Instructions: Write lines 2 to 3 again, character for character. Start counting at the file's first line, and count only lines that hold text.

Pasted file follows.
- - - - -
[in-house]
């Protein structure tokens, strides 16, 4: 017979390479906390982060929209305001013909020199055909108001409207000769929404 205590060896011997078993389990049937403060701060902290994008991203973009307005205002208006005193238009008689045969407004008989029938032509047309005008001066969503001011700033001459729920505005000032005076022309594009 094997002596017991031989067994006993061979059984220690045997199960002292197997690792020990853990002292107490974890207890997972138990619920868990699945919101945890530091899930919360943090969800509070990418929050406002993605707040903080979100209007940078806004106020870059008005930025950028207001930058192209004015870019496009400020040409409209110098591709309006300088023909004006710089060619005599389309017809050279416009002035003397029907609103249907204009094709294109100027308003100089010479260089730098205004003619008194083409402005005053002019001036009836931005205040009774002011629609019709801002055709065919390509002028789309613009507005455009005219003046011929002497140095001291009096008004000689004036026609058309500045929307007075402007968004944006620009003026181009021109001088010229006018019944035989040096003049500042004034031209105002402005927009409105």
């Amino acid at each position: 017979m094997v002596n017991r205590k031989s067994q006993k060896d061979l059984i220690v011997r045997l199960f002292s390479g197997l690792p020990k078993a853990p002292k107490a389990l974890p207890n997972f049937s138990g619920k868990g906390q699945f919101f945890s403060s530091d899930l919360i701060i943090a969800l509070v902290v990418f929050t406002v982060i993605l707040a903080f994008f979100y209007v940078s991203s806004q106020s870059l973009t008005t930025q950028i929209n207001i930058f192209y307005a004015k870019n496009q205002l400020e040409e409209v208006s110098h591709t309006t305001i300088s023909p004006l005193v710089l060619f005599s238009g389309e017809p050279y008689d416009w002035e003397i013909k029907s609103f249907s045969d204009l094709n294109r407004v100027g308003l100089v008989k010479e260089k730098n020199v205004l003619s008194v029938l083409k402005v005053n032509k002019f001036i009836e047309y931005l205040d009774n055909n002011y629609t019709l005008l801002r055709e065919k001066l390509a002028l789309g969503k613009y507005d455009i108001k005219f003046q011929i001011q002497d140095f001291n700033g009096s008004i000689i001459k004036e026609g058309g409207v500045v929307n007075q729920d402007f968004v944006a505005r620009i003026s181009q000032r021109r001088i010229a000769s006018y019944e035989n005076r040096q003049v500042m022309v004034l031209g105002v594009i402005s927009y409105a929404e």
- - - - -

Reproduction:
């Protein structure tokens, strides 16, 4: 017979390479906390982060929209305001013909020199055909108001409207000769929404 205590060896011997078993389990049937403060701060902290994008991203973009307005205002208006005193238009008689045969407004008989029938032509047309005008001066969503001011700033001459729920505005000032005076022309594009 094997002596017991031989067994006993061979059984220690045997199960002292197997690792020990853990002292107490974890207890997972138990619920868990699945919101945890530091899930919360943090969800509070990418929050406002993605707040903080979100209007940078806004106020870059008005930025950028207001930058192209004015870019496009400020040409409209110098591709309006300088023909004006710089060619005599389309017809050279416009002035003397029907609103249907204009094709294109100027308003100089010479260089730098205004003619008194083409402005005053002019001036009836931005205040009774002011629609019709801002055709065919390509002028789309613009507005455009005219003046011929002497140095001291009096008004000689004036026609058309500045929307007075402007968004944006620009003026181009021109001088010229006018019944035989040096003049500042004034031209105002402005927009409105």
């Amino acid at each position: 017979m094997v002596n017991r205590k031989s067994q006993k060896d061979l059984i220690v011997r045997l199960f002292s390479g197997l690792p020990k078993a853990p002292k107490a389990l974890p207890n997972f049937s138990g619920k868990g906390q699945f919101f945890s403060s530091d899930l919360i701060i943090a969800l509070v902290v990418f929050t406002v982060i993605l707040a903080f994008f979100y209007v940078s991203s806004q106020s870059l973009t008005t930025q950028i929209n207001i930058f192209y307005a004015k870019n496009q205002l400020e040409e409209v208006s110098h591709t309006t305001i300088s023909p004006l005193v710089l060619f005599s238009g389309e017809p050279y008689d416009w002035e003397i013909k029907s609103f249907s045969d204009l094709n294109r407004v100027g308003l100089v008989k010479e260089k730098n020199v205004l003619s008194v029938l083409k402005v005053n032509k002019f001036i009836e047309y931005l205040d009774n055909n002011y629609t019709l005008l801002r055709e065919k001066l390509a002028l789309g969503k613009y507005d455009i108001k005219f003046q011929i001011q002497d140095f001291n700033g009096s008004i000689i001459k004036e026609g058309g409207v500045v929307n007075q729920d402007f968004v944006a505005r620009i003026s181009q000032r021109r001088i010229a000769s006018y019944e035989n005076r040096q003049v500042m022309v004034l031209g105002v594009i402005s927009y409105a929404e």